Arvind Shukla has seen Kedarpuri develop from a small settlement to a bustling, urban landscape -- its economy revolving around the Kedarnath temple and the thousands of pilgrims who visit the shrine every year.
But many like Shukla also believe that this growth story is not without irony; the same development had magnified the devastation in the temple town when nature unleashed its fury on the picture-postcard valley in June 2013.
Over a year later, as the authorities set out to rebuild the town and renovate the temple -- which had luckily managed to withstand nature’s brute power – the focus is primarily on reducing human pressure on the shrine.
Shukla is a priest of the shrine -- dedicated to Lord Shiva and nestled amidst snowclad mountains in the Garhwal Himalayas in Uttarakhand – and was present at Kedarpuri when disaster struck.
Silt and boulders swept down by the huge volume of water reduced all man-made structures to rubble and the number of human lives lost could never be correctly estimated as thousands of bodies were never found.
Shukla, in his mid-40s, felt that Kedarpuri had paid the price for unplanned development.
“Kedarpauri was much better in shape when we came here at a young age. Most of the buildings were raised in the last 20 years virtually choking the roads of the township,” said Shukla, an office-bearer of the Badri-Kedar Temple Committee (BKTC), the governing body of the shrine.
The head priest of the temple last year, Vagesh Ling, too felt that “the high density of buildings was one of the main reasons for the massive destruction as they prevented the water from flowing on its own course.”
Experts of the Geological Survey of India (GSI) have now suggested rebuilding the township away from the shrine.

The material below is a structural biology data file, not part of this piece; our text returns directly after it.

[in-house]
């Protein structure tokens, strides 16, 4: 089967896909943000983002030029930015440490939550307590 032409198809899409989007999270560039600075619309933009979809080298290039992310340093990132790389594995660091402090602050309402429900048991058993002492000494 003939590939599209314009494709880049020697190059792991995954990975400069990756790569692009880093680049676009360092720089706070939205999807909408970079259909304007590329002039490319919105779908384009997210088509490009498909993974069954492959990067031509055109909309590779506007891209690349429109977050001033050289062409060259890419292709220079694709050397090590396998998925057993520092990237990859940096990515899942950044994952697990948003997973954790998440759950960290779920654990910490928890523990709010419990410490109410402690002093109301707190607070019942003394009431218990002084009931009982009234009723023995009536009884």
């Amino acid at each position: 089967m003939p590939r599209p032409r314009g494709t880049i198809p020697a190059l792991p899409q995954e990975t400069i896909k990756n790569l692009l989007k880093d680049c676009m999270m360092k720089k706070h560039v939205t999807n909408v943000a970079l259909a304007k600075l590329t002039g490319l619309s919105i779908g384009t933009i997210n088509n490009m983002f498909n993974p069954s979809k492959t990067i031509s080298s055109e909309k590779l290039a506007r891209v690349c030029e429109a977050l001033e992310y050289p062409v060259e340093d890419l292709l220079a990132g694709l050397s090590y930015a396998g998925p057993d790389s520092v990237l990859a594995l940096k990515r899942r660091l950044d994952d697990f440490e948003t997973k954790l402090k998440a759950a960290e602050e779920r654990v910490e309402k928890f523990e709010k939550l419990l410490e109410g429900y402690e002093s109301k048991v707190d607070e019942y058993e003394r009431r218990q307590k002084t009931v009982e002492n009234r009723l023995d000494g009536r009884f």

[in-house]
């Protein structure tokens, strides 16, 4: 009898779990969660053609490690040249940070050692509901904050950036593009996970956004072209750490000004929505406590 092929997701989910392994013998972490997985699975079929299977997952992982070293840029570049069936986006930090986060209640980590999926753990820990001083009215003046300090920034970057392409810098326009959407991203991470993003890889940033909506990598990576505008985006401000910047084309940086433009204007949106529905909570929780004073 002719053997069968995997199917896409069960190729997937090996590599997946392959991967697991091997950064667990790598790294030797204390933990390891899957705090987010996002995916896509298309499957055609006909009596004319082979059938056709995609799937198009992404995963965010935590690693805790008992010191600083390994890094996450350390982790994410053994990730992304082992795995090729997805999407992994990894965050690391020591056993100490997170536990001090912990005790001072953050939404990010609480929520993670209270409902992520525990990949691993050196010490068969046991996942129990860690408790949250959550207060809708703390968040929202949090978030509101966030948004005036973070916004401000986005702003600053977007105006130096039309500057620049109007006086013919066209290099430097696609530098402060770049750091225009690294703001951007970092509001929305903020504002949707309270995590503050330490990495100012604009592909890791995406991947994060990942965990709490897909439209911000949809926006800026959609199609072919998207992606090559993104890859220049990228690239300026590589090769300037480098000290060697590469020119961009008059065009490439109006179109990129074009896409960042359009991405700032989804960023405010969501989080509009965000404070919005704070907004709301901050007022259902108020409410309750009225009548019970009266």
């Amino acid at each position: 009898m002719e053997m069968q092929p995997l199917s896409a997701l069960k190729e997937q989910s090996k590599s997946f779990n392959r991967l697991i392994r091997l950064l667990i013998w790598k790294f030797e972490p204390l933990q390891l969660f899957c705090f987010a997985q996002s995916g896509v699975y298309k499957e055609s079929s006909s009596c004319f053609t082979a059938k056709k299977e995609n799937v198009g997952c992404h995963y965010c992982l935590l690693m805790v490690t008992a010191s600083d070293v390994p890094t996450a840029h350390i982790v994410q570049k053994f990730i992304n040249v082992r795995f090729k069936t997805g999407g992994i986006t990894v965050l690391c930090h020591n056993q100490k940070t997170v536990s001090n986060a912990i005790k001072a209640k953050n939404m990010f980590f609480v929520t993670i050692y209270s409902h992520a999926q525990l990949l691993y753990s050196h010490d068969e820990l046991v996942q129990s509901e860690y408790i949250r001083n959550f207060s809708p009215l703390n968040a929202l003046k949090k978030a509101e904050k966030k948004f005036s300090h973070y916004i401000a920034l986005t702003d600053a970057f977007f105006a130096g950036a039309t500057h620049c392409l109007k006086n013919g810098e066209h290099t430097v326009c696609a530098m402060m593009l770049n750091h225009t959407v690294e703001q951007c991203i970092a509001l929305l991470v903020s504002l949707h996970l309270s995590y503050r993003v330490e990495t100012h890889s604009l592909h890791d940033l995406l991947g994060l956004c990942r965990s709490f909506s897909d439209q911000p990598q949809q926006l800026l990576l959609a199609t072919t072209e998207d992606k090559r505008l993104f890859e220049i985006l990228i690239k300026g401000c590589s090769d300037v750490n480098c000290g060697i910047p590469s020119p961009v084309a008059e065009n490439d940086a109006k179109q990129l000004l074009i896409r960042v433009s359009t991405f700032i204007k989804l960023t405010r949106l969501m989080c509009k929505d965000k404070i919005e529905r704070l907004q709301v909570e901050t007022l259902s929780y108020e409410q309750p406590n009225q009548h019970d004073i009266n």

“The GSI has categorically spoken about it (relocating the town). The report is in public domain for all to see,” said VK Sharma, director of GSI based at Dehradun.
Union water resources minister Uma Bharti is taking a pragmatic approach to tackling the issue of overcrowding at the famous shrine.
During a recent meeting with experts of the Dehradun-based Wadia Institute of Himalayan Geology, the minister had stressed on “restoring the pre-1882 pristine glory of the temple campus by minimising human interference”.
Pictures dating to the 1880s show the temple standing on marshy land with wild vegetation all around.
The temple, incidentally, is located on a natural island formed by the Mandakini and Saraswati rivers, though the later has been reduced to a trickle over the years.
However, the move to relocate the temple town has not gone down well with some of the people whose lives and livelihood closely revolve around the shrine.
Another priest of the temple Laxmi Narayan Jugdan favoured restricted restoration of the township at the earlier place.
“Where will priests go? The township must be reconstructed at the same place but it must be rationalised," Jugdan said.
Chief minister Harish Rawat, caught between the need for urgently completing the restoration works and the sentiments of Kedarpuri’s displaced populace has favoured consensus on the issue through discussions.
“We want to work out a solution by striking a balance between the demands of the priests and preventing interference with the nature. Construction works will be taken up at Kedarpuri but in a planned way and as per the demands of the local priests. The priests will be taken into confidence before starting work," Rawat told Hindustan Times.
Prior to the disaster, the population of Kedarpuri was almost 5,000 though only around 100 – mostly priests – live there at present.